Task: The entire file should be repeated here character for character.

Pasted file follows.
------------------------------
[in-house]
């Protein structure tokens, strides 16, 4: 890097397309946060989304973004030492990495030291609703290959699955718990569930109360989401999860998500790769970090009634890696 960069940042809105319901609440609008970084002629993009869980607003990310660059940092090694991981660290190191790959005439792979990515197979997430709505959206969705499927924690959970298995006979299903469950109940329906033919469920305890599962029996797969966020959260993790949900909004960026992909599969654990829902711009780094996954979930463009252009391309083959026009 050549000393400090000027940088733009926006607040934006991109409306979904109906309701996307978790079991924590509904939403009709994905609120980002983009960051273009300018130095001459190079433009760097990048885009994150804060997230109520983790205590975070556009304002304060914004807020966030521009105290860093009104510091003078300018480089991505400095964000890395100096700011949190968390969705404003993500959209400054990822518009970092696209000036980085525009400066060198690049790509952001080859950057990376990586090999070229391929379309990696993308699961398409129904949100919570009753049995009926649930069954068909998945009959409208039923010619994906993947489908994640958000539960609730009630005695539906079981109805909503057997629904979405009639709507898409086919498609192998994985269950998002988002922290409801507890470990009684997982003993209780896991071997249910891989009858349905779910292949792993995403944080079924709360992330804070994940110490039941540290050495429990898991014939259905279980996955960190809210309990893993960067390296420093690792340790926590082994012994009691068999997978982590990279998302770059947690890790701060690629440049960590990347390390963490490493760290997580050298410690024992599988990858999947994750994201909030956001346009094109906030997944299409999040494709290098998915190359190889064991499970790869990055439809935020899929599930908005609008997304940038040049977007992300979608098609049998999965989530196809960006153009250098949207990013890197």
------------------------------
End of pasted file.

[in-house]
């Protein structure tokens, strides 16, 4: 890097397309946060989304973004030492990495030291609703290959699955718990569930109360989401999860998500790769970090009634890696 960069940042809105319901609440609008970084002629993009869980607003990310660059940092090694991981660290190191790959005439792979990515197979997430709505959206969705499927924690959970298995006979299903469950109940329906033919469920305890599962029996797969966020959260993790949900909004960026992909599969654990829902711009780094996954979930463009252009391309083959026009 050549000393400090000027940088733009926006607040934006991109409306979904109906309701996307978790079991924590509904939403009709994905609120980002983009960051273009300018130095001459190079433009760097990048885009994150804060997230109520983790205590975070556009304002304060914004807020966030521009105290860093009104510091003078300018480089991505400095964000890395100096700011949190968390969705404003993500959209400054990822518009970092696209000036980085525009400066060198690049790509952001080859950057990376990586090999070229391929379309990696993308699961398409129904949100919570009753049995009926649930069954068909998945009959409208039923010619994906993947489908994640958000539960609730009630005695539906079981109805909503057997629904979405009639709507898409086919498609192998994985269950998002988002922290409801507890470990009684997982003993209780896991071997249910891989009858349905779910292949792993995403944080079924709360992330804070994940110490039941540290050495429990898991014939259905279980996955960190809210309990893993960067390296420093690792340790926590082994012994009691068999997978982590990279998302770059947690890790701060690629440049960590990347390390963490490493760290997580050298410690024992599988990858999947994750994201909030956001346009094109906030997944299409999040494709290098998915190359190889064991499970790869990055439809935020899929599930908005609008997304940038040049977007992300979608098609049998999965989530196809960006153009250098949207990013890197």